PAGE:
Children have complained that they had been tortured by the police before they were produced before the Juvenile Board. The police have a role to rehabilitate them and not antagonise them further. Baburaj Palladan,Director, People’s Legal Forum
Broken homes, lack of parental affection and security, lack of family ties, besides divorce and separation of parents are contributory factors to delinquency of juveniles, reveals a sample study carried out by the Empowerment of Children and Human Rights Organisation (ECHO), a Centre for Juvenile Justice, Bangalore.
The study ‘Root Causes of Juvenile Crimes’, carried out in collaboration with the Department of Women and Child Development and the UNICEF, and prepared earlier this year, has analysed the cause for juvenile crimes. It has covered 2,500 boys, who had been in custody of the Observation Home for Juveniles in Bangalore for some time over the last eight years.
The study revealed that a majority — 94 per cent of the boys — were not under parental care. Also, about 89 per cent of them came from poor economic background. The study states that those facing economic stress in their day-to-day lives are forced to work at a young age where they get in touch with anti-social groups.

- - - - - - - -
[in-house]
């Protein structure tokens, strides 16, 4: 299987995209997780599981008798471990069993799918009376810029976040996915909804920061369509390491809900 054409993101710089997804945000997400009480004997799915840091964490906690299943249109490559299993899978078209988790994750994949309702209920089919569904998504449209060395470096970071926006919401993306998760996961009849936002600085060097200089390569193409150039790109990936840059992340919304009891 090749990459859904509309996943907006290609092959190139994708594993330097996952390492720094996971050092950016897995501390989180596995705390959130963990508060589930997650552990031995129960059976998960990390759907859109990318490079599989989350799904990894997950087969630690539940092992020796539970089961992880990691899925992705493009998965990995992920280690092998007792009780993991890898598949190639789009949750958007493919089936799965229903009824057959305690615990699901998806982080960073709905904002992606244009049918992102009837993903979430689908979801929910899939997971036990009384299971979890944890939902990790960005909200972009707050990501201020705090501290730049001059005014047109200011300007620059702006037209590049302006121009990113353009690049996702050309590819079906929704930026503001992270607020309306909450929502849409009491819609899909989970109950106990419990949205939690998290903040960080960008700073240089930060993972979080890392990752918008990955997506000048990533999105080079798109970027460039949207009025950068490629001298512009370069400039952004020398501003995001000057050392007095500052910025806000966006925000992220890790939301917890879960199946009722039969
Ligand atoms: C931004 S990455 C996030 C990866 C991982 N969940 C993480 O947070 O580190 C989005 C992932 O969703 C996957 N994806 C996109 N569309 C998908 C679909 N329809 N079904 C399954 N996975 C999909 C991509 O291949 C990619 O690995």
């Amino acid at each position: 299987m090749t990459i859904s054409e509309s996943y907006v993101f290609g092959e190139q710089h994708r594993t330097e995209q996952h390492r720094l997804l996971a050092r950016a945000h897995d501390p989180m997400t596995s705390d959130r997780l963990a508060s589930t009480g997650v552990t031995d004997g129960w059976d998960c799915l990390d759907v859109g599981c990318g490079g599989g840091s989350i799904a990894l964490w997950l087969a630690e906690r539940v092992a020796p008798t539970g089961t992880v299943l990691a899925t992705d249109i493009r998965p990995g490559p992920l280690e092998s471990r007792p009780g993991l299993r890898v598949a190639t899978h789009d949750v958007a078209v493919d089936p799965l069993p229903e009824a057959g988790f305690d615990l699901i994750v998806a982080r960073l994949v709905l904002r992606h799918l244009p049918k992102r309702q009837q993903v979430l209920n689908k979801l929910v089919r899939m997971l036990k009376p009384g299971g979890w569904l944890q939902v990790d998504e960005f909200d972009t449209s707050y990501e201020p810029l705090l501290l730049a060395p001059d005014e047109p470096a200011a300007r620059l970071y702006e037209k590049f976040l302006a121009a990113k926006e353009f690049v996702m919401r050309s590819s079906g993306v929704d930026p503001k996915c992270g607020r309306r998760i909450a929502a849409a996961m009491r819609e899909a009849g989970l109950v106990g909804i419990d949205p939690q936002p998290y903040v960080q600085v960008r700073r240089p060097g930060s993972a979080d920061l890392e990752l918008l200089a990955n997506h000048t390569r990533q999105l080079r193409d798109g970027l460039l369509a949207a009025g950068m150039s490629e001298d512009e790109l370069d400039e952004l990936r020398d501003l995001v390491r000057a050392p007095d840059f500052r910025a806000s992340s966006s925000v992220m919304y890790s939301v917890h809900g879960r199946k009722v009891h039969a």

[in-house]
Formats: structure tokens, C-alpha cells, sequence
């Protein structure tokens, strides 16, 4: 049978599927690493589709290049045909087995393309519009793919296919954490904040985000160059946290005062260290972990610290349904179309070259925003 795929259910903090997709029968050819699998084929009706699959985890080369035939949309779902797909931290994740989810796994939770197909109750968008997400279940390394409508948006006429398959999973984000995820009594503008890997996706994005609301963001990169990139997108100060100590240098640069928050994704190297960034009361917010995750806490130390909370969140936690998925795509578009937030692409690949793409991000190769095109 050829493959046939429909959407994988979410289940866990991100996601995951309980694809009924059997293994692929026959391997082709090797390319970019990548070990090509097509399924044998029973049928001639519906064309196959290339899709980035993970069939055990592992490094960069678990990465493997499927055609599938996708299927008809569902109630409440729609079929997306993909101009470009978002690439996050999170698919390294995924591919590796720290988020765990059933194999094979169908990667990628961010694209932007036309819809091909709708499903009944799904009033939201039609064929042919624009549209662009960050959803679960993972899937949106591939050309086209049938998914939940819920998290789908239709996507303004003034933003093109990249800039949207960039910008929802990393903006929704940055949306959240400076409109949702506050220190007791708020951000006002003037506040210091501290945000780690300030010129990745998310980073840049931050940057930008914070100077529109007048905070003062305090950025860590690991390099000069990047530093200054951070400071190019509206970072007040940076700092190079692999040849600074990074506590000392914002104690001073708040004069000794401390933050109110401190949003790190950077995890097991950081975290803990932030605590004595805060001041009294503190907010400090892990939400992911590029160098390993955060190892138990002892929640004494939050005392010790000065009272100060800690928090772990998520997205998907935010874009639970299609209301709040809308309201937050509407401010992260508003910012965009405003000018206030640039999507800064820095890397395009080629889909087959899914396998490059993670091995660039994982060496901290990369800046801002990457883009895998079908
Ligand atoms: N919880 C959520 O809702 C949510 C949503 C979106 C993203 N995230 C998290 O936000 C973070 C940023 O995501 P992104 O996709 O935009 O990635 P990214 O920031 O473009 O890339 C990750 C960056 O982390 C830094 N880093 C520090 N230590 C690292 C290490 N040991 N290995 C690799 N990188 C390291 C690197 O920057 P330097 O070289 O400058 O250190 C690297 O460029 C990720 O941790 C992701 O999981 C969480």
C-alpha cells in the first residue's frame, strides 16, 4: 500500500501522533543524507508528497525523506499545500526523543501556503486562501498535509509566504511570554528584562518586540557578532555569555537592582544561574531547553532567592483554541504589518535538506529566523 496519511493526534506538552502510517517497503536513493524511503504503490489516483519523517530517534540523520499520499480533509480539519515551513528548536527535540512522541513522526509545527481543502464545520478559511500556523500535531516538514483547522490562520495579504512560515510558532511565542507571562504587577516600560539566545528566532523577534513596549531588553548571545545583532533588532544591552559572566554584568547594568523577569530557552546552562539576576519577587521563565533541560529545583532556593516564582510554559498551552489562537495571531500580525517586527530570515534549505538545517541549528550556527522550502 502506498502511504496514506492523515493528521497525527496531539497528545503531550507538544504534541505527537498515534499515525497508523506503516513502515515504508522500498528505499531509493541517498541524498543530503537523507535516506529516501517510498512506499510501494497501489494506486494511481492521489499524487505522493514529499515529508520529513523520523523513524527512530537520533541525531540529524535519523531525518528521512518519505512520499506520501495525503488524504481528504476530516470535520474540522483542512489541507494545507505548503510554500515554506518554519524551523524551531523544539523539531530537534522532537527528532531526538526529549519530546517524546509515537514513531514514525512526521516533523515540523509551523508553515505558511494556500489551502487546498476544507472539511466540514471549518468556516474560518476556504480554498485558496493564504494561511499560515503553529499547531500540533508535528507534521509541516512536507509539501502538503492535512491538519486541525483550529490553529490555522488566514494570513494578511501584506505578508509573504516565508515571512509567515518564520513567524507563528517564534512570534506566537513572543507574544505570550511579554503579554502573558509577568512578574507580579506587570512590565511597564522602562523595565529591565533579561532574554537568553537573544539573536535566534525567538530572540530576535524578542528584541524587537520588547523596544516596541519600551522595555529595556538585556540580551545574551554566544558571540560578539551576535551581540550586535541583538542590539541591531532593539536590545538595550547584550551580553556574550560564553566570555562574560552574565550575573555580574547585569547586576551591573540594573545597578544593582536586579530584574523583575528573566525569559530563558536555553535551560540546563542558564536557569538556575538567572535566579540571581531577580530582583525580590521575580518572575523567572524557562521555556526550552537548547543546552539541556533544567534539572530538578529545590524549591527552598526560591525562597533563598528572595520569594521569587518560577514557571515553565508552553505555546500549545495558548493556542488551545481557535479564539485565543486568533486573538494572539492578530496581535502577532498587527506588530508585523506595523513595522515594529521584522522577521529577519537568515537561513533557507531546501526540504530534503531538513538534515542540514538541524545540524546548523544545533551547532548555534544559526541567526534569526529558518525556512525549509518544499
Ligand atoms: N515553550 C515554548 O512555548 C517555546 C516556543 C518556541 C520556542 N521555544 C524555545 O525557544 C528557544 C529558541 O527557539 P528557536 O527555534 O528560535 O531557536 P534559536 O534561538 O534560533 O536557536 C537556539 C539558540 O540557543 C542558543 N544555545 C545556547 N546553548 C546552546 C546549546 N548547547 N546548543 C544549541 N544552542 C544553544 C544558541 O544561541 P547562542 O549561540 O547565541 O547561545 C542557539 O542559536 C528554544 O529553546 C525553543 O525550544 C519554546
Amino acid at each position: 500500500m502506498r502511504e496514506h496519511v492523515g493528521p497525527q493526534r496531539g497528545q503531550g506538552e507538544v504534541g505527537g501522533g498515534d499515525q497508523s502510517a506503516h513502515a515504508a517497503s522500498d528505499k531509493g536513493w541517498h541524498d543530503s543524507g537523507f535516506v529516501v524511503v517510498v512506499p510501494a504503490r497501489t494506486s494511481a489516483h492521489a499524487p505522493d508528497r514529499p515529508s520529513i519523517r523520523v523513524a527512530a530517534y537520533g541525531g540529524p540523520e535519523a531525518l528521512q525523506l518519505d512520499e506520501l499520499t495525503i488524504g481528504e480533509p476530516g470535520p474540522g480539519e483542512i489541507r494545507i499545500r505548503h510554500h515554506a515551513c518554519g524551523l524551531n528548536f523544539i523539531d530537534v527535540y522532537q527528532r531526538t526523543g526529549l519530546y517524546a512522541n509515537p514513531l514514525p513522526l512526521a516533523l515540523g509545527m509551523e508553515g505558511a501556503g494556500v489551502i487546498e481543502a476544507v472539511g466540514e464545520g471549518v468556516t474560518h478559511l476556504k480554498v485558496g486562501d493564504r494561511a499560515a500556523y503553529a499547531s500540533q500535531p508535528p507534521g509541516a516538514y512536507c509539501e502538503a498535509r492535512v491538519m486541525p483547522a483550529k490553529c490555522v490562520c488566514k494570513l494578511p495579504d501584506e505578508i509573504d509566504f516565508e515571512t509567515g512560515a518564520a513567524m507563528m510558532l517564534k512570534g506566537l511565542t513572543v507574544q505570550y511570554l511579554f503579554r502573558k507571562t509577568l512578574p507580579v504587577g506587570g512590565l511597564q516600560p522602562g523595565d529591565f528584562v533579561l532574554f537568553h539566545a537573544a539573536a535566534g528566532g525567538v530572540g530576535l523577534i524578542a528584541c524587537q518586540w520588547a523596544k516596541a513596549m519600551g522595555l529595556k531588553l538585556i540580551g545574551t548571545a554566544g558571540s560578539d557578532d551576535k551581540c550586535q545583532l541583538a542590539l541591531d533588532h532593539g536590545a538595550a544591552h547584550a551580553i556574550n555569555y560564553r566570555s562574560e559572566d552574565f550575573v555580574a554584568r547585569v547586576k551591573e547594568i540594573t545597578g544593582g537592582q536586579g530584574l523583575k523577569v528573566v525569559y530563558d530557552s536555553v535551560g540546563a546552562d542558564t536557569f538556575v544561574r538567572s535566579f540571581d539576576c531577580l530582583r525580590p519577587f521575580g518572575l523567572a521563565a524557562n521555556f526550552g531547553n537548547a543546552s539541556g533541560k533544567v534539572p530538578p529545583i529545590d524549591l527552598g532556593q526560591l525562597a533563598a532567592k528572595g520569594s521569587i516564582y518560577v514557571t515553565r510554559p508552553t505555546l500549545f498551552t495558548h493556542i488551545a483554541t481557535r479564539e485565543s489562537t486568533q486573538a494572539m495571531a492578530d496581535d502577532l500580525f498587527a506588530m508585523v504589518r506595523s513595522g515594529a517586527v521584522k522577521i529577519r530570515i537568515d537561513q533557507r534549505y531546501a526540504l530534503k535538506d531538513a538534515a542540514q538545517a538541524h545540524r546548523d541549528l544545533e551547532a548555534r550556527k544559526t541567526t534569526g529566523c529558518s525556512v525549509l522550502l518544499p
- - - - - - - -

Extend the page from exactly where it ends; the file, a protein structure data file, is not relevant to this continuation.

Baburaj Palladan, Research Consultant of the report and Director of People’s Legal Forum, said that most of the juveniles are school dropouts and come from families below the poverty line.
As per the Juvenile Justice (Care and Protection of Children) Act – 2000, a juvenile is recognised as a person below 18 years. Interestingly, 73 per cent of juveniles involved in crimes belong to the adolescent age group — between 16 and 18 years. The study states that the largest number of juveniles — 57 per cent of them — committing offences are 17.
In the category of seriousness of offences, the highest percentage of crime committed is murder with 16.01 per cent of the 2,500 children allegedly committing it, followed by 5.62 per cent booked for attempt to murder.
Treatment given to juveniles
The report states that the police who work with the juveniles are not trained in juvenile rights or child psychology. During focus group discussions, the children have complained of police torture and of “foisting” a case on them if they had committed offences in the past, Mr. Palladan said.
The report states that 23 per cent of the juveniles had never received formal education and 14 per cent completed tenth standard.
A majority of the welfare schemes such as the Public Distribution System, employment, skill development and legal aid service have not reached the juveniles and their families. It recommends training and orientation on the psychology of children and the Juvenile Justice Act and related procedures for lawyers and the police. The report has also recommended that the gram panchayat and city corporations should maintain the database of children under the jurisdiction in order to monitor their progress.